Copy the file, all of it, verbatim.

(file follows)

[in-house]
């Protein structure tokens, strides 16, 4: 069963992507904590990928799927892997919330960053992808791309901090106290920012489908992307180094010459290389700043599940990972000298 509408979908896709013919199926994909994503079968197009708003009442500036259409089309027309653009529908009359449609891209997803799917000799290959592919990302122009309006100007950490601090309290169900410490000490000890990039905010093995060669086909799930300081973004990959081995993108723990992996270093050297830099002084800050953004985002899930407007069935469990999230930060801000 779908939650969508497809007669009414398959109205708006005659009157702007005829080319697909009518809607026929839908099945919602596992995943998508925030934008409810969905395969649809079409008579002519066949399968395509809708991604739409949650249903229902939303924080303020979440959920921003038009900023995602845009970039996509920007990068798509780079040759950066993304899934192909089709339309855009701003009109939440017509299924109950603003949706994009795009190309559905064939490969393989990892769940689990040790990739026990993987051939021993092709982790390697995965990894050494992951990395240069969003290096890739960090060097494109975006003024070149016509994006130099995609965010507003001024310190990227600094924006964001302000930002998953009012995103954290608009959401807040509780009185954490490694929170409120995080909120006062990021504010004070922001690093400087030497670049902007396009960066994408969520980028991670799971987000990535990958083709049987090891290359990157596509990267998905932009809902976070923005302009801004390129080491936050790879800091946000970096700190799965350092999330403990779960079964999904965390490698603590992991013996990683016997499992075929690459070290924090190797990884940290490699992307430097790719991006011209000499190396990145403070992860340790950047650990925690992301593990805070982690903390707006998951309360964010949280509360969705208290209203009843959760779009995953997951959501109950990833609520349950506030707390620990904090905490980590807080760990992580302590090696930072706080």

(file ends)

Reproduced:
[in-house]
């Protein structure tokens, strides 16, 4: 069963992507904590990928799927892997919330960053992808791309901090106290920012489908992307180094010459290389700043599940990972000298 509408979908896709013919199926994909994503079968197009708003009442500036259409089309027309653009529908009359449609891209997803799917000799290959592919990302122009309006100007950490601090309290169900410490000490000890990039905010093995060669086909799930300081973004990959081995993108723990992996270093050297830099002084800050953004985002899930407007069935469990999230930060801000 779908939650969508497809007669009414398959109205708006005659009157702007005829080319697909009518809607026929839908099945919602596992995943998508925030934008409810969905395969649809079409008579002519066949399968395509809708991604739409949650249903229902939303924080303020979440959920921003038009900023995602845009970039996509920007990068798509780079040759950066993304899934192909089709339309855009701003009109939440017509299924109950603003949706994009795009190309559905064939490969393989990892769940689990040790990739026990993987051939021993092709982790390697995965990894050494992951990395240069969003290096890739960090060097494109975006003024070149016509994006130099995609965010507003001024310190990227600094924006964001302000930002998953009012995103954290608009959401807040509780009185954490490694929170409120995080909120006062990021504010004070922001690093400087030497670049902007396009960066994408969520980028991670799971987000990535990958083709049987090891290359990157596509990267998905932009809902976070923005302009801004390129080491936050790879800091946000970096700190799965350092999330403990779960079964999904965390490698603590992991013996990683016997499992075929690459070290924090190797990884940290490699992307430097790719991006011209000499190396990145403070992860340790950047650990925690992301593990805070982690903390707006998951309360964010949280509360969705208290209203009843959760779009995953997951959501109950990833609520349950506030707390620990904090905490980590807080760990992580302590090696930072706080």